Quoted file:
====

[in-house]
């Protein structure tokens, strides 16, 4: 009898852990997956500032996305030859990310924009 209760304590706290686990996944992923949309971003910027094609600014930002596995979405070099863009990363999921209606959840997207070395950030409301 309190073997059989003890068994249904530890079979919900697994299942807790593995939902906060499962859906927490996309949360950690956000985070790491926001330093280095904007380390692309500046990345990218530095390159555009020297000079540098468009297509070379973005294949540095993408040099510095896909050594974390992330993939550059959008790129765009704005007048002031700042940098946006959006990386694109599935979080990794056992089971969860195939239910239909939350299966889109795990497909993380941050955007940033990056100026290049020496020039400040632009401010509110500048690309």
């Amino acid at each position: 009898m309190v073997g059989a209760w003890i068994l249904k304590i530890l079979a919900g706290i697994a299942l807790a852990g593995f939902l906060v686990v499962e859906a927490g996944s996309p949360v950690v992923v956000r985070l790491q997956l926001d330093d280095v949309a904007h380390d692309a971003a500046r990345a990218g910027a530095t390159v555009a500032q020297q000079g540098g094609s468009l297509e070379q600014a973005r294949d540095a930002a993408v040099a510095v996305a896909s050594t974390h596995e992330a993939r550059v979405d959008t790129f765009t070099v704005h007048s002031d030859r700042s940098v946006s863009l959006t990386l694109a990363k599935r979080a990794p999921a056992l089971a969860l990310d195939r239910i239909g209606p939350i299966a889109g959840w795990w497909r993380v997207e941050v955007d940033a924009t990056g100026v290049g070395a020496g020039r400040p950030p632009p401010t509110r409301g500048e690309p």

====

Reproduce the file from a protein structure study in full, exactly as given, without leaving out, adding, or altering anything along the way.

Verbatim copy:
[in-house]
């Protein structure tokens, strides 16, 4: 009898852990997956500032996305030859990310924009 209760304590706290686990996944992923949309971003910027094609600014930002596995979405070099863009990363999921209606959840997207070395950030409301 309190073997059989003890068994249904530890079979919900697994299942807790593995939902906060499962859906927490996309949360950690956000985070790491926001330093280095904007380390692309500046990345990218530095390159555009020297000079540098468009297509070379973005294949540095993408040099510095896909050594974390992330993939550059959008790129765009704005007048002031700042940098946006959006990386694109599935979080990794056992089971969860195939239910239909939350299966889109795990497909993380941050955007940033990056100026290049020496020039400040632009401010509110500048690309």
């Amino acid at each position: 009898m309190v073997g059989a209760w003890i068994l249904k304590i530890l079979a919900g706290i697994a299942l807790a852990g593995f939902l906060v686990v499962e859906a927490g996944s996309p949360v950690v992923v956000r985070l790491q997956l926001d330093d280095v949309a904007h380390d692309a971003a500046r990345a990218g910027a530095t390159v555009a500032q020297q000079g540098g094609s468009l297509e070379q600014a973005r294949d540095a930002a993408v040099a510095v996305a896909s050594t974390h596995e992330a993939r550059v979405d959008t790129f765009t070099v704005h007048s002031d030859r700042s940098v946006s863009l959006t990386l694109a990363k599935r979080a990794p999921a056992l089971a969860l990310d195939r239910i239909g209606p939350i299966a889109g959840w795990w497909r993380v997207e941050v955007d940033a924009t990056g100026v290049g070395a020496g020039r400040p950030p632009p401010t509110r409301g500048e690309p």